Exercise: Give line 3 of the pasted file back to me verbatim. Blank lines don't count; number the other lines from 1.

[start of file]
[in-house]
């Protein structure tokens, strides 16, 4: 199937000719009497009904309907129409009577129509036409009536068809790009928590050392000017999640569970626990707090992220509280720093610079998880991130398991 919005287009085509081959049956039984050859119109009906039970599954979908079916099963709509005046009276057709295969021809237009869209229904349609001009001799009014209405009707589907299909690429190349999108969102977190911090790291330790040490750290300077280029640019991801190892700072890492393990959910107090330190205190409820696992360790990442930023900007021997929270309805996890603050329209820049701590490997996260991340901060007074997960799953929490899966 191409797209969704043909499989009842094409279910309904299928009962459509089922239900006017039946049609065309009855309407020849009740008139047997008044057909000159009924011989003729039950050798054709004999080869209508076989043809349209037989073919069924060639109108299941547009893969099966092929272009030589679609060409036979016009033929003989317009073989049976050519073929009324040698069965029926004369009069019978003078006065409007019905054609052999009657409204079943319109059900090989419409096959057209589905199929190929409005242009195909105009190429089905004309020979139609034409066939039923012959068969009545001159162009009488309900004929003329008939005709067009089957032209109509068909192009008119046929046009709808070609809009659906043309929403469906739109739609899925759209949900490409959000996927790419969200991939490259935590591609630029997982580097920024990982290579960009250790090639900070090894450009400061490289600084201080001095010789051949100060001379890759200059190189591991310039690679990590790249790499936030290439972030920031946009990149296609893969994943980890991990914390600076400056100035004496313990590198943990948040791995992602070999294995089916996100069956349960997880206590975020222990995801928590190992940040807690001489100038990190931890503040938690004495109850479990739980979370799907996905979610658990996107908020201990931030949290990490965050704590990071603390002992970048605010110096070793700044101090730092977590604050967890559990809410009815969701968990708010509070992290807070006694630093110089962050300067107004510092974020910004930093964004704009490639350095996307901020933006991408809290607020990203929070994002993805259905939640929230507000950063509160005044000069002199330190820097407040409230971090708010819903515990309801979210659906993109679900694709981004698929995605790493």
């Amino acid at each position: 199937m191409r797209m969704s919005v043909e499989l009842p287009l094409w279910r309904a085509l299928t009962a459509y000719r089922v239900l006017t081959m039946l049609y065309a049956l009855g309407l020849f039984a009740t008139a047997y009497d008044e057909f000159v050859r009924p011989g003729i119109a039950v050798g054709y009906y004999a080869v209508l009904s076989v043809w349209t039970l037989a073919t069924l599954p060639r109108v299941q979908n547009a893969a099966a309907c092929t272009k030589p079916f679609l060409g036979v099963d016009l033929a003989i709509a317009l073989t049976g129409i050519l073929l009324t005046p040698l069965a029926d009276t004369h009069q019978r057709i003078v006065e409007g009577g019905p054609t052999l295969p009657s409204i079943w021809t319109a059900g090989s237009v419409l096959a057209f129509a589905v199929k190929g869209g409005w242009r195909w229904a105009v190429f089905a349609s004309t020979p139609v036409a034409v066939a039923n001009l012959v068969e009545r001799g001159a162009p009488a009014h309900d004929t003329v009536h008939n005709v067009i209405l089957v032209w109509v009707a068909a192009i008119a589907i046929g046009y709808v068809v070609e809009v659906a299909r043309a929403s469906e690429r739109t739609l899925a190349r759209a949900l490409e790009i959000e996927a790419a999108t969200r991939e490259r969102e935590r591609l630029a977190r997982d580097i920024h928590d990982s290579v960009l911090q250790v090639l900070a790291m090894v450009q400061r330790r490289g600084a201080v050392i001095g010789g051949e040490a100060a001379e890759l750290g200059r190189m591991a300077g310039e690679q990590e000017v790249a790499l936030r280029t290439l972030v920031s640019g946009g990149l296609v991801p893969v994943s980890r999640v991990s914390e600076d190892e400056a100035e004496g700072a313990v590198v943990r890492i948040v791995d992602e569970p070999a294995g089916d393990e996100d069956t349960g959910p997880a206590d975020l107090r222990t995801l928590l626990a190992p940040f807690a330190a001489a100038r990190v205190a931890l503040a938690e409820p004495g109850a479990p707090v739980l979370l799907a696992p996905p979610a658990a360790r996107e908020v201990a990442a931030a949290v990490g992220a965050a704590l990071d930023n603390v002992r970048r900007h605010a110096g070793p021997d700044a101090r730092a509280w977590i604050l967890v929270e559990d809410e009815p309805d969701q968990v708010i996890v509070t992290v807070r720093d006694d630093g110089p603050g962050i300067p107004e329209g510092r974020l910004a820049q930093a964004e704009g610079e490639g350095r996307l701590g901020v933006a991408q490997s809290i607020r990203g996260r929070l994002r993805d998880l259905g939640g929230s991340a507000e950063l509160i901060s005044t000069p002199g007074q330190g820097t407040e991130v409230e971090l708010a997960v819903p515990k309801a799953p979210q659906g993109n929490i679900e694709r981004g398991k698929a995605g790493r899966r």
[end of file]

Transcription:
């Amino acid at each position: 199937m191409r797209m969704s919005v043909e499989l009842p287009l094409w279910r309904a085509l299928t009962a459509y000719r089922v239900l006017t081959m039946l049609y065309a049956l009855g309407l020849f039984a009740t008139a047997y009497d008044e057909f000159v050859r009924p011989g003729i119109a039950v050798g054709y009906y004999a080869v209508l009904s076989v043809w349209t039970l037989a073919t069924l599954p060639r109108v299941q979908n547009a893969a099966a309907c092929t272009k030589p079916f679609l060409g036979v099963d016009l033929a003989i709509a317009l073989t049976g129409i050519l073929l009324t005046p040698l069965a029926d009276t004369h009069q019978r057709i003078v006065e409007g009577g019905p054609t052999l295969p009657s409204i079943w021809t319109a059900g090989s237009v419409l096959a057209f129509a589905v199929k190929g869209g409005w242009r195909w229904a105009v190429f089905a349609s004309t020979p139609v036409a034409v066939a039923n001009l012959v068969e009545r001799g001159a162009p009488a009014h309900d004929t003329v009536h008939n005709v067009i209405l089957v032209w109509v009707a068909a192009i008119a589907i046929g046009y709808v068809v070609e809009v659906a299909r043309a929403s469906e690429r739109t739609l899925a190349r759209a949900l490409e790009i959000e996927a790419a999108t969200r991939e490259r969102e935590r591609l630029a977190r997982d580097i920024h928590d990982s290579v960009l911090q250790v090639l900070a790291m090894v450009q400061r330790r490289g600084a201080v050392i001095g010789g051949e040490a100060a001379e890759l750290g200059r190189m591991a300077g310039e690679q990590e000017v790249a790499l936030r280029t290439l972030v920031s640019g946009g990149l296609v991801p893969v994943s980890r999640v991990s914390e600076d190892e400056a100035e004496g700072a313990v590198v943990r890492i948040v791995d992602e569970p070999a294995g089916d393990e996100d069956t349960g959910p997880a206590d975020l107090r222990t995801l928590l626990a190992p940040f807690a330190a001489a100038r990190v205190a931890l503040a938690e409820p004495g109850a479990p707090v739980l979370l799907a696992p996905p979610a658990a360790r996107e908020v201990a990442a931030a949290v990490g992220a965050a704590l990071d930023n603390v002992r970048r900007h605010a110096g070793p021997d700044a101090r730092a509280w977590i604050l967890v929270e559990d809410e009815p309805d969701q968990v708010i996890v509070t992290v807070r720093d006694d630093g110089p603050g962050i300067p107004e329209g510092r974020l910004a820049q930093a964004e704009g610079e490639g350095r996307l701590g901020v933006a991408q490997s809290i607020r990203g996260r929070l994002r993805d998880l259905g939640g929230s991340a507000e950063l509160i901060s005044t000069p002199g007074q330190g820097t407040e991130v409230e971090l708010a997960v819903p515990k309801a799953p979210q659906g993109n929490i679900e694709r981004g398991k698929a995605g790493r899966r």